Reprinted by permission of Whatzup

Spider-Man: Far From Home

The Marvel Cinematic Universe closes out its 3rd “Phase” with Spider-Man: Far From Home, which follows up the universe-altering events of Avengers: Endgame. It’s back to school for Peter Parker (Tom Holland) and a two-week field trip to Europe prompts him to leave his Spidey suit at home to make time for his crush MJ (Zendaya). Things seem to be back to normal, until a creature called an Elemental turns the group’s stop in Venice into a water-soaked catastrophe. Parker defeats the new threat with help from Quentin Beck (Jake Gyllenhaal), a dimension-hopping superhero who vows to destroy the rest of the Elementals that lurk under the Earth’s surface.

Like its superior predecessor Homecoming, Far From Home excels most when it leans into what makes it unique in the MCU, namely its high school setting and teenaged characters. Literally dozens of other superhero movies can show us high-stakes action that leaves half of a city in ruin but very few go small enough to show our heroes struggling with how to talk a love interest. Holland and Zendaya have plenty of chemistry and vulnerability in their scenes together as they navigate the tangled web of teen romance. I was even more taken with the hilariously saccharine relationship between Peter’s friend Ned (Jacob Batalon) and his girlfriend Betty (Angourie Rice).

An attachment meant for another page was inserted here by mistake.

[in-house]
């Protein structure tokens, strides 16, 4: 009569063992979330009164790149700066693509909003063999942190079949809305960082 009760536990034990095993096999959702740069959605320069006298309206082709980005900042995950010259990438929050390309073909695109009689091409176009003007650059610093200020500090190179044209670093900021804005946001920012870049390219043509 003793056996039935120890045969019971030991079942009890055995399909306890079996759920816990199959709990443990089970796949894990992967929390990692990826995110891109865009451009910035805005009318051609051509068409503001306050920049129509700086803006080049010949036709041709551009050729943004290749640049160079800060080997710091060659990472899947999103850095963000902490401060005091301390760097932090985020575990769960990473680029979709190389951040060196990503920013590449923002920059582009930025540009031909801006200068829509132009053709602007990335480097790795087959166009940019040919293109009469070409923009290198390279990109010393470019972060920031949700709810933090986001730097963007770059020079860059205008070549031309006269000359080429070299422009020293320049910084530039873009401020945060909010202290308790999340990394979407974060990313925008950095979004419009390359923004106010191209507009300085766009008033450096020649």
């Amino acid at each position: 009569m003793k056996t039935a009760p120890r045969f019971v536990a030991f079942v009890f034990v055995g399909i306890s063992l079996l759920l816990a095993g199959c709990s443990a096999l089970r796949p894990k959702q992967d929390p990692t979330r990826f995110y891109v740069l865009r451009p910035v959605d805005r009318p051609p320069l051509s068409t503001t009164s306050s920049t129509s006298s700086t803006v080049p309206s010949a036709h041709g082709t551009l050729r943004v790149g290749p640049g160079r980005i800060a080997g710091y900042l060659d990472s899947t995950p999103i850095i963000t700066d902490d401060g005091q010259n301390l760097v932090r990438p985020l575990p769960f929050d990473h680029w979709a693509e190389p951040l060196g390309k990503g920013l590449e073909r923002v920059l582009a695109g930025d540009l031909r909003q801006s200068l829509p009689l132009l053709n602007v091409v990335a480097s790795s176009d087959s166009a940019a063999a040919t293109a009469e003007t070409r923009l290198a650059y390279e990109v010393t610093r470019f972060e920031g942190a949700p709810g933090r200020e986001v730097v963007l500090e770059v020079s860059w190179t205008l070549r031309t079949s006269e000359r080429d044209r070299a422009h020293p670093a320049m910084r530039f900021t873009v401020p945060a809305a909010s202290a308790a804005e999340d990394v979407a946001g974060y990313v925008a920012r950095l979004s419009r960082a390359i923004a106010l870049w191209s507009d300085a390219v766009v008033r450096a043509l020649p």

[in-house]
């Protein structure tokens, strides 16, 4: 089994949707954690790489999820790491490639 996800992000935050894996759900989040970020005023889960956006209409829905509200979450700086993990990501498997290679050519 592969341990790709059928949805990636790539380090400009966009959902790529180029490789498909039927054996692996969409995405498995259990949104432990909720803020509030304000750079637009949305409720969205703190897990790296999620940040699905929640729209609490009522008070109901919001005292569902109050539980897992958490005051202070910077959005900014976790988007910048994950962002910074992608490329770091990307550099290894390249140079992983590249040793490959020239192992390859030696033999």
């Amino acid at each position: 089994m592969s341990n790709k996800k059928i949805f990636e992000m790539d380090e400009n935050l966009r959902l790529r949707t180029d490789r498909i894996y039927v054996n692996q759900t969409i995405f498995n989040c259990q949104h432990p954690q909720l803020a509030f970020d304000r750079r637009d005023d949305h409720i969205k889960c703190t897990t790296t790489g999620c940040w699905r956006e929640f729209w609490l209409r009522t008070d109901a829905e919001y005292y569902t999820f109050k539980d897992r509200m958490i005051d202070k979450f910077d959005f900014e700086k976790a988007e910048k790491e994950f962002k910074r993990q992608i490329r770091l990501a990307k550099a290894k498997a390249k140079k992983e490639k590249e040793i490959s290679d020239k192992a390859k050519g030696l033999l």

Returning from Homecoming, director Jon Watts manages the high school comedy aspects better than CGI-laden action sequences, which are especially chaotic this time around. The setpieces revolving around the Elementals feel especially clumsy and uninspired, recalling the messy battles with Sandman from the overstuffed Spider-Man 3. A final showdown in London features the larger-than-life scale that we’ve come to expect from the MCU but it loses more than a little of the protagonist’s personality in the process. Undoubtedly, the highlight from an action perspective is a hypnotic skirmish that brings in allusions to the mythology of Spider-Man and other Marvel superheroes.

Screenwriters Chris McKenna and Erik Sommers do their best to negotiate the franchise mandates of post-Endgame cleanup and plot exposition while also trying to forward Parker’s story as well. They pack their script with plenty of twists that may keep some viewers guessing but these turns rarely felt as fresh or fleet-footed as the plot revelations from Homecoming. One narrative-altering, bar-set scene will be gallingly transparent to comic book fans but even for a more casual superhero follower like myself, it seemed to hinge on an uncharacteristically foolish decision just to push the story forward.